For whom she dances is not clear, about a performance of Renee van Trier

For whom she dances is not clear. For whoever she is there, is not clear too. And what it is about or why this is so and not otherwise, either. A small white painted wooden fencing that makes a shielded space where once children played on a school square, to keep a sheep that one wants to sell, too small for a deer but big enough for Renee of Trier who does a little weird here. At least that seems so!
Slowly she has herself-dressed in a too short skirt and a purse to her shoulder-erected as an old animal that smells feed and stretches sleepy from being old and tired of the animal. She becomes man and for a moment extremely tempting: a do-it-yourself-night club-act. Pole-dancing on the rythm of a sad beat. Free under the trees of a school square.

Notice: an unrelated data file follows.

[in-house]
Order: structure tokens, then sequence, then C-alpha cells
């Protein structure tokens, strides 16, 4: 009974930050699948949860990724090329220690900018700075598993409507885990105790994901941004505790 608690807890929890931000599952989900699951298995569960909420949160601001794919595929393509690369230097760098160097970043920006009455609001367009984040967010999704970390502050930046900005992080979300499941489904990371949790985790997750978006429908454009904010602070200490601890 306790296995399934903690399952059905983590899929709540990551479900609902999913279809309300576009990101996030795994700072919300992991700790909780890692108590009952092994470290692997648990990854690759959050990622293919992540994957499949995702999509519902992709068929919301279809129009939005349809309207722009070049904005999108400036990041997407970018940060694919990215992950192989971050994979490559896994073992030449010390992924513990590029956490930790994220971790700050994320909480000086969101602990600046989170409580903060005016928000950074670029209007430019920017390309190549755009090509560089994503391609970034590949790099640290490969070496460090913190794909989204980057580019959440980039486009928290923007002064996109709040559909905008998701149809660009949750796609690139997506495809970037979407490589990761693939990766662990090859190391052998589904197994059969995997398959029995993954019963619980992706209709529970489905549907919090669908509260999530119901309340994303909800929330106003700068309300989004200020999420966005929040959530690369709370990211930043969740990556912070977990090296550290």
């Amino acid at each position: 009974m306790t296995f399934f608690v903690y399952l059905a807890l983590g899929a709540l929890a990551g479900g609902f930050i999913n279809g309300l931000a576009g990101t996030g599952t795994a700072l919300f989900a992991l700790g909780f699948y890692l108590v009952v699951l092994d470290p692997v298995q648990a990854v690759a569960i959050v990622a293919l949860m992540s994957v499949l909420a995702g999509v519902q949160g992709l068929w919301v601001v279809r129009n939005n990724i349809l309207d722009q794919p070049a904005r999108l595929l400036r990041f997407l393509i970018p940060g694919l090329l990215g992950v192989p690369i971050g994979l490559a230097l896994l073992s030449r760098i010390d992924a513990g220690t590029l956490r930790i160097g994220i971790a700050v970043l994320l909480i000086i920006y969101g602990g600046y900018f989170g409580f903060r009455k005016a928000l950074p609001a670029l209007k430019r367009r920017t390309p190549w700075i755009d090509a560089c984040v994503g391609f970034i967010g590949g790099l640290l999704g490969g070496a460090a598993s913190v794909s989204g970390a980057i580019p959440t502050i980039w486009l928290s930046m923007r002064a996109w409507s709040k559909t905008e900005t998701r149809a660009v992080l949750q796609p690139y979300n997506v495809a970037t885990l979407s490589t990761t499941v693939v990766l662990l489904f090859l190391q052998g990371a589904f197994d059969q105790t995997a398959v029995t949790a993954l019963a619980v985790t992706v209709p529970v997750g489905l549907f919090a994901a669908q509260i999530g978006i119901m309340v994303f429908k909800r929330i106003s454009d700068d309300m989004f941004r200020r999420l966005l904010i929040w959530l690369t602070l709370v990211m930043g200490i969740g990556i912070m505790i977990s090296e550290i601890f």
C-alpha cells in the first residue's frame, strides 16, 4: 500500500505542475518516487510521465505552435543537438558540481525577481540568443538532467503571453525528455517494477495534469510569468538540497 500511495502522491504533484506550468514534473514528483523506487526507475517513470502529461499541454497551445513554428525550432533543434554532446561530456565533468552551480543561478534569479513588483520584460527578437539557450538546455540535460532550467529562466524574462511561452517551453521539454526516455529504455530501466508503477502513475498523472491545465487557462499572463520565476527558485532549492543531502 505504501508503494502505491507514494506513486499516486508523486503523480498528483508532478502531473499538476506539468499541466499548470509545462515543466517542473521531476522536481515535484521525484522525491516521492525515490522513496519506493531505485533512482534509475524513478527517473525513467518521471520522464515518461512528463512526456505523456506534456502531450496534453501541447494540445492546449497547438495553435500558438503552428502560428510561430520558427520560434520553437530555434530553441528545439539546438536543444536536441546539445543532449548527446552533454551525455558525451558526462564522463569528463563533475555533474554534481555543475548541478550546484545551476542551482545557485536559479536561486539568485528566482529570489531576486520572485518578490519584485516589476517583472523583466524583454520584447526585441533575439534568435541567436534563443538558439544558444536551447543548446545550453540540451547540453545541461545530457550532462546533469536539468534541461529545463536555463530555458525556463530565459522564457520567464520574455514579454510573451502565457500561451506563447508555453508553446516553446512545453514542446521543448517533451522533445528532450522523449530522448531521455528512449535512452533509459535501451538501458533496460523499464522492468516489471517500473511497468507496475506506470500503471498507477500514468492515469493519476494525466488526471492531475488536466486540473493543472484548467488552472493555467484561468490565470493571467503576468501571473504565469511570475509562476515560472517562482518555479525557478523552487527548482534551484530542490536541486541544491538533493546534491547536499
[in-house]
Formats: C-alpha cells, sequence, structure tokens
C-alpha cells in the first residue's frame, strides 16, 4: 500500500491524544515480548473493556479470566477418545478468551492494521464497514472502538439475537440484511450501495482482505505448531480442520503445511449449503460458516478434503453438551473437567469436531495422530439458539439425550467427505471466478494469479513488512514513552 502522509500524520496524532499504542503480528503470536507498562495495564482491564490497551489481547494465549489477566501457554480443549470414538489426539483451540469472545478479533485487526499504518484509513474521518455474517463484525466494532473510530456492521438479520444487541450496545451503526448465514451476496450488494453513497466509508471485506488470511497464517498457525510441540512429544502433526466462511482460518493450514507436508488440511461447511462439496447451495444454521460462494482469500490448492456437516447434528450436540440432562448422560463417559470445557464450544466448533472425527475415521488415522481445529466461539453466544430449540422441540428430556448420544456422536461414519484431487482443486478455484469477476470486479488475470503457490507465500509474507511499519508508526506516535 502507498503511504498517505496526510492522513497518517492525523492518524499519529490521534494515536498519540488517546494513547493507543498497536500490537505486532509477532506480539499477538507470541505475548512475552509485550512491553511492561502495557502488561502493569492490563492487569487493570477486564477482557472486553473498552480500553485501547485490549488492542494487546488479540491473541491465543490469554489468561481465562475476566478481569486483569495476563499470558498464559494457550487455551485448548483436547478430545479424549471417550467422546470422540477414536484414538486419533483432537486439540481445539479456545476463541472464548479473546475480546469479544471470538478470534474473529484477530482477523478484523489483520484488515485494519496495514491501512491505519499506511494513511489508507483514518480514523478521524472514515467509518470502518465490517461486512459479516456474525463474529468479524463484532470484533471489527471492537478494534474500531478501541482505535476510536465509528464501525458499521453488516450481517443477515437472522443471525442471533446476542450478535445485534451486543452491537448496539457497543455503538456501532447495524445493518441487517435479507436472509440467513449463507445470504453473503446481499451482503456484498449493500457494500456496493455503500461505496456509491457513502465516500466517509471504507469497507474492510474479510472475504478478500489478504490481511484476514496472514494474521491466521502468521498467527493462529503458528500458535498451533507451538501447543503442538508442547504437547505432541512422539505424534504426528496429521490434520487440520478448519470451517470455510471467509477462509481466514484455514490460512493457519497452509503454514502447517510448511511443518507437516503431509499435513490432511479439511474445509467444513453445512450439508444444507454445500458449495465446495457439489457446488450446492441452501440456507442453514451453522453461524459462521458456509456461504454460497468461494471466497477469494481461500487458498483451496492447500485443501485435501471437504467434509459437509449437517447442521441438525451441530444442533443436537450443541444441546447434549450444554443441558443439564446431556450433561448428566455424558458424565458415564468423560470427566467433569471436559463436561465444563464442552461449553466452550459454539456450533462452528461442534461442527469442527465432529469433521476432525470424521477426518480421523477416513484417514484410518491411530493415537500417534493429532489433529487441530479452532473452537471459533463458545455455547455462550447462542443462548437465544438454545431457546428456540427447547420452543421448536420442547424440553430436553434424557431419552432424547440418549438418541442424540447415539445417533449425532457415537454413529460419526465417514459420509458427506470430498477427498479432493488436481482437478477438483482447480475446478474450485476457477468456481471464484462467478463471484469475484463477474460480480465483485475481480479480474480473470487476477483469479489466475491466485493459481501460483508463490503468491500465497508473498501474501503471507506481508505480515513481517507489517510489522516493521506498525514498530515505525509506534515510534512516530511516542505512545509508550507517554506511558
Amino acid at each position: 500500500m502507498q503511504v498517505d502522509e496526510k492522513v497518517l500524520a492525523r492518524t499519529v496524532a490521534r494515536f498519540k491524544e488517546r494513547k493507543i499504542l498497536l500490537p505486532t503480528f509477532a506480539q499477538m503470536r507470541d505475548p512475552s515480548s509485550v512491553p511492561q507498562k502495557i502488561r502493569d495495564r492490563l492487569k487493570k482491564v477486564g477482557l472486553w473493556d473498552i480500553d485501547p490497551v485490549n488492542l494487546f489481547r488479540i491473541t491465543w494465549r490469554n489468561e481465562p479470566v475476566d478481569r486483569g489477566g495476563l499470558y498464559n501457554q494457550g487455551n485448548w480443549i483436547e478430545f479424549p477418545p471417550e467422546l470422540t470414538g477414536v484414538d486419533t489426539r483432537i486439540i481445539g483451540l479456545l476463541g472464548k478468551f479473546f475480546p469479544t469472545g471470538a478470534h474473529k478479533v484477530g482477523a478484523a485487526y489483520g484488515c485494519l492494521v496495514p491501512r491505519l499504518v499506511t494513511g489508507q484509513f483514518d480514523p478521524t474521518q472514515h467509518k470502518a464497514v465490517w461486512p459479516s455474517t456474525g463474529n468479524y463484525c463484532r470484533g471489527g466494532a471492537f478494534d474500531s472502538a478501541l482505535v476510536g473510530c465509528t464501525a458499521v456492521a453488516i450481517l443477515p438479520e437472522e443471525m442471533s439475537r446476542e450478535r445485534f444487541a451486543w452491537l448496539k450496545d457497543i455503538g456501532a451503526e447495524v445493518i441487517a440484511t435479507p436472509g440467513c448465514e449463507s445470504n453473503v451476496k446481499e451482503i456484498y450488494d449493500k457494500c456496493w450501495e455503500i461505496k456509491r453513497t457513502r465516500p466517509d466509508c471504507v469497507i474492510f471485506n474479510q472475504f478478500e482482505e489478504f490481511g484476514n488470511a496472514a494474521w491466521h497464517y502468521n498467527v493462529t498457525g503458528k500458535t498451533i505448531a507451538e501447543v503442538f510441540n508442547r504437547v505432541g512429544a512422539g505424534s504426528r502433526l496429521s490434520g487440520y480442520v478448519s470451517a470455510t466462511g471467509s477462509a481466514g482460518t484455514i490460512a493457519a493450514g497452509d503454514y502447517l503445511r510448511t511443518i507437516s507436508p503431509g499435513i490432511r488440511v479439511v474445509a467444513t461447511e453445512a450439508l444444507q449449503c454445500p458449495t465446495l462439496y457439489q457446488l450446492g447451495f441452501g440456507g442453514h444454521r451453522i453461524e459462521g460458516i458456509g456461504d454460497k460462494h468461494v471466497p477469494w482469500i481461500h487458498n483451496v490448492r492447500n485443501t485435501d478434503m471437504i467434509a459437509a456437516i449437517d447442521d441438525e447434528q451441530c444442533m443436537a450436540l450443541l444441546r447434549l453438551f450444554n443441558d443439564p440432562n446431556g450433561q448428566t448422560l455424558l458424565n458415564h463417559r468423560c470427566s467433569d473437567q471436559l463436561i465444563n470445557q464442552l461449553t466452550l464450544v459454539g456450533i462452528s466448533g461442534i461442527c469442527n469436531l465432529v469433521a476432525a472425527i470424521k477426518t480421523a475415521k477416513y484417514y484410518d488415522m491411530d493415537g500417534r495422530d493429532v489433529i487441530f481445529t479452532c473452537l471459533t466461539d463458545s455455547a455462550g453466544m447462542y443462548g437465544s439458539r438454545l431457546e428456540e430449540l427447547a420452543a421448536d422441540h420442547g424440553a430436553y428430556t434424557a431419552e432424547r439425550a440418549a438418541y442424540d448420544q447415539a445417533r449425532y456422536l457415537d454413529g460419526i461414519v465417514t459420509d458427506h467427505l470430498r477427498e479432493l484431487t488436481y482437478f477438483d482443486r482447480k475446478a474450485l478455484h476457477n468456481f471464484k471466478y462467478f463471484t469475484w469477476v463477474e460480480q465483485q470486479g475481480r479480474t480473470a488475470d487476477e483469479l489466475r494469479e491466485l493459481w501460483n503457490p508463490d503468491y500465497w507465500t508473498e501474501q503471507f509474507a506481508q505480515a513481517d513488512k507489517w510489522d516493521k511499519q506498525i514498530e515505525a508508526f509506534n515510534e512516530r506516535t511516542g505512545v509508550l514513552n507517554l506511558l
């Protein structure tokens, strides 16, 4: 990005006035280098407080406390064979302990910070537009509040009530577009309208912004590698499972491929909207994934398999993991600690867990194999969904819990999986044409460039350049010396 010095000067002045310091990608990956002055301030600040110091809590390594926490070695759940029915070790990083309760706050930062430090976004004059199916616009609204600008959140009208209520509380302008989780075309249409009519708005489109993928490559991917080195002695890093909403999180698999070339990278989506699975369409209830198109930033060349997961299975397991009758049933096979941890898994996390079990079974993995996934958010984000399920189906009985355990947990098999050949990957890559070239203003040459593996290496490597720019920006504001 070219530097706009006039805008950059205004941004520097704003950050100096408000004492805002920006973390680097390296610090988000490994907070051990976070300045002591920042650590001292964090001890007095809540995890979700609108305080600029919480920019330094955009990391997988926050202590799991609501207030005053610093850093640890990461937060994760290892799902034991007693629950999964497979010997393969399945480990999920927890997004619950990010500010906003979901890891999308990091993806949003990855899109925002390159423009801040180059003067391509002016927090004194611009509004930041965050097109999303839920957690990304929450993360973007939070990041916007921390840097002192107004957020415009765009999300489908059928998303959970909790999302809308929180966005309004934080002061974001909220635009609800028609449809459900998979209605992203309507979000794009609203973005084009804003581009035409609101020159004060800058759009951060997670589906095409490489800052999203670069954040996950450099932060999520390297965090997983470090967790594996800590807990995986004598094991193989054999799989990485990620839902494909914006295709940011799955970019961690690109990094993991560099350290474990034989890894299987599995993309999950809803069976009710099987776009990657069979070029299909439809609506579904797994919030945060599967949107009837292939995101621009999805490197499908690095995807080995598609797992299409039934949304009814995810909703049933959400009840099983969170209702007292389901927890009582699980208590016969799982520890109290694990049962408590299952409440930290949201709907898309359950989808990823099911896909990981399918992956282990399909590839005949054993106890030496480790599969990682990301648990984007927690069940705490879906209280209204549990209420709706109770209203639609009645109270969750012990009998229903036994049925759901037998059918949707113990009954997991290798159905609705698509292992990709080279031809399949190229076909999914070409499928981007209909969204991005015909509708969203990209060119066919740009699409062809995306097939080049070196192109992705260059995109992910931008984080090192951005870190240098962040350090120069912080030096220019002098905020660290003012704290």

The longer she dances, first obeying but gradually prisoner of the beat and now with another colleague in Pink who monotonous  moves her left leg ike a doll, the longer she dances the more the image of a still life arises in which the dancer himself frees herself from all references that the performance did evokes.

What remains is an image without context and this is painful because it makes every kind of empathy impossible, but it is also a rich image because we see concealment in its barest form. The spectator cannot cope with this and starts staring and becomes also naked and ignorant as well. He sees nothing more and is in an autistic world. ‘ Give Me Love ‘ begs Renee van Trier in another performance like Songtext. We all want that. We give love but do not know what comes from it.
Henk Visch
24 september 2009